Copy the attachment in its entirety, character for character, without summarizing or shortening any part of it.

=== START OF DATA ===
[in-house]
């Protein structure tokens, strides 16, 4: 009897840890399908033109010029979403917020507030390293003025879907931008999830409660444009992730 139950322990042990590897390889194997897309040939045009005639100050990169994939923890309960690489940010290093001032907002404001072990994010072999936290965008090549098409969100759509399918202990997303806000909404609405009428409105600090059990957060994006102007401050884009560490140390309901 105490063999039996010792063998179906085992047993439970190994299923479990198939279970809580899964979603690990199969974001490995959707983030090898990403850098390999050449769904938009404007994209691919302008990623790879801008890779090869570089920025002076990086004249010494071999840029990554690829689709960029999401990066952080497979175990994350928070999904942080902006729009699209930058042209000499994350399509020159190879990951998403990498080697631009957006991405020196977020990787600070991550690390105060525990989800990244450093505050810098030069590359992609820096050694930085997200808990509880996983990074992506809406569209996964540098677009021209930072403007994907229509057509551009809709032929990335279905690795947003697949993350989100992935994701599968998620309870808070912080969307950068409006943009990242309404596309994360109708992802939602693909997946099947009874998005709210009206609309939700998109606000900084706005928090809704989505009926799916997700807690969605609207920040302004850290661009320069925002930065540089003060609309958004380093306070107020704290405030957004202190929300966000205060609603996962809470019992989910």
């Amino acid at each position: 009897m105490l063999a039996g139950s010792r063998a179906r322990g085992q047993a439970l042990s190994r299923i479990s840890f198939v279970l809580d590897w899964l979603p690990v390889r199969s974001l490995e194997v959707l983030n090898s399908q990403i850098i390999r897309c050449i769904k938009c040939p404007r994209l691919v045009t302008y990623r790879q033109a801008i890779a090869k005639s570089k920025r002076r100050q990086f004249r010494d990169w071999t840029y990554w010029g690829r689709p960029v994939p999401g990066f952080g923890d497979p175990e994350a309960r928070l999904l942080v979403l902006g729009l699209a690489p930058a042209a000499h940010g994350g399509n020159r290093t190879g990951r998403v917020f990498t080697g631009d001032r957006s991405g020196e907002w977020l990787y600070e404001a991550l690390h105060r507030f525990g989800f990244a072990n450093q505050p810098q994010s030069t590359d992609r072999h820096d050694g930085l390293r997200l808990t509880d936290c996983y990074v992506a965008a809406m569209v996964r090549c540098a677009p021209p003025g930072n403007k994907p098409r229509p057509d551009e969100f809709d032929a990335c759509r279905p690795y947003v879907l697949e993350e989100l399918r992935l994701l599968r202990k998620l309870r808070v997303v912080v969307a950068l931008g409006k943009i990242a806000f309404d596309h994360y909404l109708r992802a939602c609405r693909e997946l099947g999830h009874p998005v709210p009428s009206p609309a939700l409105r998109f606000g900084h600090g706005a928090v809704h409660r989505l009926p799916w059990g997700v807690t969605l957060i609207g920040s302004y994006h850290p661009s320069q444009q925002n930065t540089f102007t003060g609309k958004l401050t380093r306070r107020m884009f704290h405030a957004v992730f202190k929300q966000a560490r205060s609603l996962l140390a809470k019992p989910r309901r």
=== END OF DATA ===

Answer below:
[in-house]
């Protein structure tokens, strides 16, 4: 009897840890399908033109010029979403917020507030390293003025879907931008999830409660444009992730 139950322990042990590897390889194997897309040939045009005639100050990169994939923890309960690489940010290093001032907002404001072990994010072999936290965008090549098409969100759509399918202990997303806000909404609405009428409105600090059990957060994006102007401050884009560490140390309901 105490063999039996010792063998179906085992047993439970190994299923479990198939279970809580899964979603690990199969974001490995959707983030090898990403850098390999050449769904938009404007994209691919302008990623790879801008890779090869570089920025002076990086004249010494071999840029990554690829689709960029999401990066952080497979175990994350928070999904942080902006729009699209930058042209000499994350399509020159190879990951998403990498080697631009957006991405020196977020990787600070991550690390105060525990989800990244450093505050810098030069590359992609820096050694930085997200808990509880996983990074992506809406569209996964540098677009021209930072403007994907229509057509551009809709032929990335279905690795947003697949993350989100992935994701599968998620309870808070912080969307950068409006943009990242309404596309994360109708992802939602693909997946099947009874998005709210009206609309939700998109606000900084706005928090809704989505009926799916997700807690969605609207920040302004850290661009320069925002930065540089003060609309958004380093306070107020704290405030957004202190929300966000205060609603996962809470019992989910």
């Amino acid at each position: 009897m105490l063999a039996g139950s010792r063998a179906r322990g085992q047993a439970l042990s190994r299923i479990s840890f198939v279970l809580d590897w899964l979603p690990v390889r199969s974001l490995e194997v959707l983030n090898s399908q990403i850098i390999r897309c050449i769904k938009c040939p404007r994209l691919v045009t302008y990623r790879q033109a801008i890779a090869k005639s570089k920025r002076r100050q990086f004249r010494d990169w071999t840029y990554w010029g690829r689709p960029v994939p999401g990066f952080g923890d497979p175990e994350a309960r928070l999904l942080v979403l902006g729009l699209a690489p930058a042209a000499h940010g994350g399509n020159r290093t190879g990951r998403v917020f990498t080697g631009d001032r957006s991405g020196e907002w977020l990787y600070e404001a991550l690390h105060r507030f525990g989800f990244a072990n450093q505050p810098q994010s030069t590359d992609r072999h820096d050694g930085l390293r997200l808990t509880d936290c996983y990074v992506a965008a809406m569209v996964r090549c540098a677009p021209p003025g930072n403007k994907p098409r229509p057509d551009e969100f809709d032929a990335c759509r279905p690795y947003v879907l697949e993350e989100l399918r992935l994701l599968r202990k998620l309870r808070v997303v912080v969307a950068l931008g409006k943009i990242a806000f309404d596309h994360y909404l109708r992802a939602c609405r693909e997946l099947g999830h009874p998005v709210p009428s009206p609309a939700l409105r998109f606000g900084h600090g706005a928090v809704h409660r989505l009926p799916w059990g997700v807690t969605l957060i609207g920040s302004y994006h850290p661009s320069q444009q925002n930065t540089f102007t003060g609309k958004l401050t380093r306070r107020m884009f704290h405030a957004v992730f202190k929300q966000a560490r205060s609603l996962l140390a809470k019992p989910r309901r």